Winter Driving Tips For Teenagers
Ice, sleet and snow are winter driving factors that nearly every motorist struggles with at some point, but when you’re a teenager that’s new to driving, these conditions can prove even more troublesome. Here are a few tips that can help you out this winter as you prepare for the winter weather and all the challenges that come with it.
1) Know your limits
It’s important to know that when you’re driving on snow and ice, you may only have 10% of the grip you normally would on concrete or asphalt. In some situations grip might rise to around 30% or 50%, but it’s important to remember that if you only have 10% grip, then only hit the brakes or accelerate 10% of what you normally would. This will help prevent sliding.
2) Pack an emergency kit
Give yourself a chance of being successful this winter by packing an emergency kit. Suggested items include a heavy blanket, flashlight, shovel, towstrap, bottled water, cellphone, flares, ice-scraper, jumper cables, and non-perishable food. Having these items might really come in handy if you become stranded on the side of the road during a snowstorm or a blizzard.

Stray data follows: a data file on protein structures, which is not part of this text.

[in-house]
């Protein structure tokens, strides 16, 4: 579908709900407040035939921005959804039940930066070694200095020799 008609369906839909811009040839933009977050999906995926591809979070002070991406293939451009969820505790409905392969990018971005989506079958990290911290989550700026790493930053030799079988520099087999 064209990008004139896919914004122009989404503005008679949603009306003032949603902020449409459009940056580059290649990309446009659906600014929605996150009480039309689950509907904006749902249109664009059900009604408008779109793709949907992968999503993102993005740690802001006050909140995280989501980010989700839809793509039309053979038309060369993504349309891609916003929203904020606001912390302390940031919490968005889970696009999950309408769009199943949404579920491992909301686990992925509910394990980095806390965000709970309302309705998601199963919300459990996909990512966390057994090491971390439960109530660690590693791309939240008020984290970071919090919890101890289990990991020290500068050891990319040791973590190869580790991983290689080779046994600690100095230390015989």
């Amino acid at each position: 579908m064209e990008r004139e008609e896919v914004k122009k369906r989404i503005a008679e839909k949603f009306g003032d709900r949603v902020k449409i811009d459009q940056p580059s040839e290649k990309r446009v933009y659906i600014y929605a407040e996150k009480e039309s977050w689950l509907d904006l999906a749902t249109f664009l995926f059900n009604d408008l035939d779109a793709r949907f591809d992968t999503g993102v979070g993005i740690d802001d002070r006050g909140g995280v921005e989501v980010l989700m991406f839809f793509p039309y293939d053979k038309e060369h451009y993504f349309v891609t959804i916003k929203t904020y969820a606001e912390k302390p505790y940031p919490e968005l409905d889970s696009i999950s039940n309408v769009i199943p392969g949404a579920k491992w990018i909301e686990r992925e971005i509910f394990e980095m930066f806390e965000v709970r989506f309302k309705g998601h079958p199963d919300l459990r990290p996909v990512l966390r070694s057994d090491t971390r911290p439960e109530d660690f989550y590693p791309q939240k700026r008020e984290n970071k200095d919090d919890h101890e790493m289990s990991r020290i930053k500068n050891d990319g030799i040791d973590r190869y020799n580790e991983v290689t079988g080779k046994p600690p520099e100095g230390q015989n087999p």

3) Keep your gas tank at least half full
To protect your gas lines from accumulating moisture and freezing, it’s important to keep your gas tank at least half full at all times. It’s also a good idea to flush out, clean, and add new antifreeze to your vehicle before winter. You should also consider taking your vehicle to a mechanic to have its brakes, tires, and battery system checked to ensure peak performance before winter weather sets in.
Perhaps most importantly, it’s always good to remember to keep you eyes on the road, drive smart, and buckle your safety belts this winter.
Video: More winter driving tips for teens
Samuel Huist is easily the tallest member (6-feet 5-inches) of the The News Wheel team. He enjoys listening to hip-hop music and loves watching NBA basketball. Sam is also a Dayton, Ohio native and doesn’t seem to mind that distinction as much anymore. His first car was a 1996 Ford Taurus he could barely fit in. Like many young folks, he seemed more concerned about the radio in his first car than actually doing the work to maintain an automobile, so sadly it’s no longer with us. See more articles by Samuel.